The Worst Advice About Elementary MusicAug 04, 2020
Let’s face it. We’ve all gotten some pretty terrible advice for how to teach elementary music. On top of that, the majority of this advice is entirely unsolicited.
I asked a group of elementary music teachers on Facebook to share some of the worst advice they’ve ever received, and let’s just say that some of these are pretty… special, to say the least.
1. "The students are only misbehaving because they don't like what you're teaching."
This isn’t necessarily the case. This might be my time in special education showing, but it's often important to think about the function of the behavior we are seeing in our classroom. On top of this, I think we as educators really need to think about what types of emotional baggage our students are bringing with them.
Sometimes a student is acting out because they don’t get attention at home. Sometimes it comes down to a student trying to emotionally cope with an upcoming change. Sure, sometimes a kid is just being disruptive. But I would argue that more often than not, our students act out for a deeper reason.
2. “The ultimate goal of music education is for children to read music.”
I just have to say that I strongly disagree with this. The goal of music education (at least in my classroom) is to create lifelong lovers and participants of music. Reading music might help in this, but it’s not the goal.
Don’t get me wrong, reading music is important. It’s just not everything. Plenty of popular professional musicians and artists don’t know how to read music. Being able to read music is definitely something we should be teaching our students, but I believe that it should be as a tool to experience music.
3. "You're wasting your talent teaching elementary school."
Yeah. That’s not how this works. You wouldn’t call a pediatrician any less of a doctor because they work with younger kiddos. They’ve just decided to specialize in that field. The same is the case when it comes to elementary music teachers. We refine our craft of teaching music in the same ways that secondary educators do.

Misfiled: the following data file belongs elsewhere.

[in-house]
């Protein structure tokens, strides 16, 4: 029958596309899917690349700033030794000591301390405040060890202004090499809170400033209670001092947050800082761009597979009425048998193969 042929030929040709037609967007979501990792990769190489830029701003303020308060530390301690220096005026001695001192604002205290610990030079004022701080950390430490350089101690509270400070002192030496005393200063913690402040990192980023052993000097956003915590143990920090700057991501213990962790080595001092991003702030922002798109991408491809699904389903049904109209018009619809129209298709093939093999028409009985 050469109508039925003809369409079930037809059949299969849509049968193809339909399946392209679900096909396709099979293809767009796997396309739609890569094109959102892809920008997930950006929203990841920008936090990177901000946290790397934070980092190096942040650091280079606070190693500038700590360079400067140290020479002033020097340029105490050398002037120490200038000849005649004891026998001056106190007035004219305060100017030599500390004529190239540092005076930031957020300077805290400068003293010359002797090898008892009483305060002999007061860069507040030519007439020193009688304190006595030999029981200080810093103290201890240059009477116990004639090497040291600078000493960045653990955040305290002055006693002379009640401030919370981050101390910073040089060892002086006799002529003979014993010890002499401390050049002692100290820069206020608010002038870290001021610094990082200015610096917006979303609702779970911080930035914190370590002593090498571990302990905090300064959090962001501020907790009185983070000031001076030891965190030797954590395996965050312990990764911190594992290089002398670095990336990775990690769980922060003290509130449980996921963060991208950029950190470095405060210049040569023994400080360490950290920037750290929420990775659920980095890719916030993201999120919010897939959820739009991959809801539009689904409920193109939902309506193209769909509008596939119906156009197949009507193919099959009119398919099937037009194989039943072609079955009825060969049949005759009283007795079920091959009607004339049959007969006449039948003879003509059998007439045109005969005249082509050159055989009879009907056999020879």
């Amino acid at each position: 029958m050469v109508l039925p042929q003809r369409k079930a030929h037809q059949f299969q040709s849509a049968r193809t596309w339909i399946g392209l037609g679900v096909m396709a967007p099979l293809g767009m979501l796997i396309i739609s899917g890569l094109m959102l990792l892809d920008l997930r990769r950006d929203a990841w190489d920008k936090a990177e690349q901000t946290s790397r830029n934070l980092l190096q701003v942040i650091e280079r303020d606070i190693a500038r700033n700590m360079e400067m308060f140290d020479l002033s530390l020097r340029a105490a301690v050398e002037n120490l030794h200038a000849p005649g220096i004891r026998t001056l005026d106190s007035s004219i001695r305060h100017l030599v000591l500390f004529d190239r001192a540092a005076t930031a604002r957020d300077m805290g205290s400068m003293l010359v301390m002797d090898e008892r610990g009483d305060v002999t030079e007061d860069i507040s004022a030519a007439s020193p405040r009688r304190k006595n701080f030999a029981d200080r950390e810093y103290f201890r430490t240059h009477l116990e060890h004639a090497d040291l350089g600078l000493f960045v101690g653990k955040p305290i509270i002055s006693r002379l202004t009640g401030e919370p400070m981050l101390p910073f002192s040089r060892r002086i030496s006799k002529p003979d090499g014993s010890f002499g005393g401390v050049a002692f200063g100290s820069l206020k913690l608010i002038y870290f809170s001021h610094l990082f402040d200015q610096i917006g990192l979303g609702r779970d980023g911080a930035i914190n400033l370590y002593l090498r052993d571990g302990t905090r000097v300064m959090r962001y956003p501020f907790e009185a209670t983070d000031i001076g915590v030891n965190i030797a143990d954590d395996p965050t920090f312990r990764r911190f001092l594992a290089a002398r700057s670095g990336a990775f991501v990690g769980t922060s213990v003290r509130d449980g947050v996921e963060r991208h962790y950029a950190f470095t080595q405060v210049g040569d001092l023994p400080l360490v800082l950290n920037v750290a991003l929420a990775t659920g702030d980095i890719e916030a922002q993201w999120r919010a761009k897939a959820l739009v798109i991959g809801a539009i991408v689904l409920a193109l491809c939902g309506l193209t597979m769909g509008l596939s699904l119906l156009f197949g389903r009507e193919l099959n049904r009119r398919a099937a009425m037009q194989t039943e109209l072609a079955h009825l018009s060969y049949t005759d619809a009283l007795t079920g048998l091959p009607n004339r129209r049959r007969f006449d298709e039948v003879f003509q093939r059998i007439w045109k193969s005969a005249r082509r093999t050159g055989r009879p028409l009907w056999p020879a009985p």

I’m not really sure where this idea came from, but teaching music at the elementary level is so important. We are often some of the first interactions a student has with music, and we have the incredible opportunity (responsibility) to allow our students to experience music in a way that creates lifelong appreciation of music.
4. “Don’t smile until Christmas.”
No. Just no.
Somewhere along the line, this phrase became a common piece of advice for new teachers. I really hope that we can agree that it’s pretty terrible advice.
You can have control of your classroom without making your students afraid of you. I would argue that students that know you genuinely care tend to be easier to manage because they want to do right by you.
Smile at your kids. Smile on the first day, the last day, and every day in between.
5. “Remember: You’re just here to give the teachers their planning period.”
This is one sentence that gets under my skin. We are not babysitters. We are not a body in a room that fulfills a contractual obligation for the homeroom teachers. We are professionals with specialized knowledge in our content area.
I’ll say it again for those in the back: we are experts in our content area. Not only that, but we have pedagogical knowledge for teaching these concepts with our students.
Remember, you are the expert music teacher in your school. Take the advice of outsiders with a grain of salt and remember that what you are doing matters. Remember that you make a difference in the lives of your students, no matter what anyone else says.
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